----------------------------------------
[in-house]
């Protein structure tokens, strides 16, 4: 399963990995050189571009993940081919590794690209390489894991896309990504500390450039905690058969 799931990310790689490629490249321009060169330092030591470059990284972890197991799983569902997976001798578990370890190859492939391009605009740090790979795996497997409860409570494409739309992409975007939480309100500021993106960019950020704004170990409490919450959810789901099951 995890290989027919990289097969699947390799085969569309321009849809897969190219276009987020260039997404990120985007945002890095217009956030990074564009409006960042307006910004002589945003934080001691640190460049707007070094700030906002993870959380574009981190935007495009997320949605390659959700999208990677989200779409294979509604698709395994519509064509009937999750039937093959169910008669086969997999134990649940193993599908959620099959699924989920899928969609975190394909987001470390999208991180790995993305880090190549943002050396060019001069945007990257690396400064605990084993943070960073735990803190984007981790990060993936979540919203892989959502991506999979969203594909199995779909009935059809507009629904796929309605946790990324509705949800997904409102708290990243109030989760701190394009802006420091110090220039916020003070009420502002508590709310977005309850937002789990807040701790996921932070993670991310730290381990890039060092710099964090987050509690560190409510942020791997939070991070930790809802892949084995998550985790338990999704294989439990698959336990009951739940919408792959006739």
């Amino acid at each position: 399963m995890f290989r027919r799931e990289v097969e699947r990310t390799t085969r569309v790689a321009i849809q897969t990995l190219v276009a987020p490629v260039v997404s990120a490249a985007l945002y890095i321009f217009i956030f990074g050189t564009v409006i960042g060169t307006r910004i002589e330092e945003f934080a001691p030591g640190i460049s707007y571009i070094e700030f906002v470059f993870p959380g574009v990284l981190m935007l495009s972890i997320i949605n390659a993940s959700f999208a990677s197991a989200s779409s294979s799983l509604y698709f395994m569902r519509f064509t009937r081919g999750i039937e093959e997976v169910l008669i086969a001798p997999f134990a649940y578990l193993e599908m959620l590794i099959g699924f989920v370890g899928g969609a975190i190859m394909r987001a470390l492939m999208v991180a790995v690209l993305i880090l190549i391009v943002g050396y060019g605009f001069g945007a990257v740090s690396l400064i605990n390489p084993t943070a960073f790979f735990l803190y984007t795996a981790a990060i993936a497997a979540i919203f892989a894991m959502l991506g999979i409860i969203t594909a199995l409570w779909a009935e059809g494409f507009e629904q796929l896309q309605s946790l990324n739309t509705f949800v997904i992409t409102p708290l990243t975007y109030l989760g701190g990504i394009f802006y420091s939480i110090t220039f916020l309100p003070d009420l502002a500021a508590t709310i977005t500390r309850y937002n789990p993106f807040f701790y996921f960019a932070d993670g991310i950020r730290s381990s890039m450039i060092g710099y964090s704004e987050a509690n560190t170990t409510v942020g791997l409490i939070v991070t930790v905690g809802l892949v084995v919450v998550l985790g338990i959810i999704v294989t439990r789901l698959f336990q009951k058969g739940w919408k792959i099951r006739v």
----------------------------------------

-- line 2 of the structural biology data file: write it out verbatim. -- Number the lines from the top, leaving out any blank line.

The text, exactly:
């Protein structure tokens, strides 16, 4: 399963990995050189571009993940081919590794690209390489894991896309990504500390450039905690058969 799931990310790689490629490249321009060169330092030591470059990284972890197991799983569902997976001798578990370890190859492939391009605009740090790979795996497997409860409570494409739309992409975007939480309100500021993106960019950020704004170990409490919450959810789901099951 995890290989027919990289097969699947390799085969569309321009849809897969190219276009987020260039997404990120985007945002890095217009956030990074564009409006960042307006910004002589945003934080001691640190460049707007070094700030906002993870959380574009981190935007495009997320949605390659959700999208990677989200779409294979509604698709395994519509064509009937999750039937093959169910008669086969997999134990649940193993599908959620099959699924989920899928969609975190394909987001470390999208991180790995993305880090190549943002050396060019001069945007990257690396400064605990084993943070960073735990803190984007981790990060993936979540919203892989959502991506999979969203594909199995779909009935059809507009629904796929309605946790990324509705949800997904409102708290990243109030989760701190394009802006420091110090220039916020003070009420502002508590709310977005309850937002789990807040701790996921932070993670991310730290381990890039060092710099964090987050509690560190409510942020791997939070991070930790809802892949084995998550985790338990999704294989439990698959336990009951739940919408792959006739």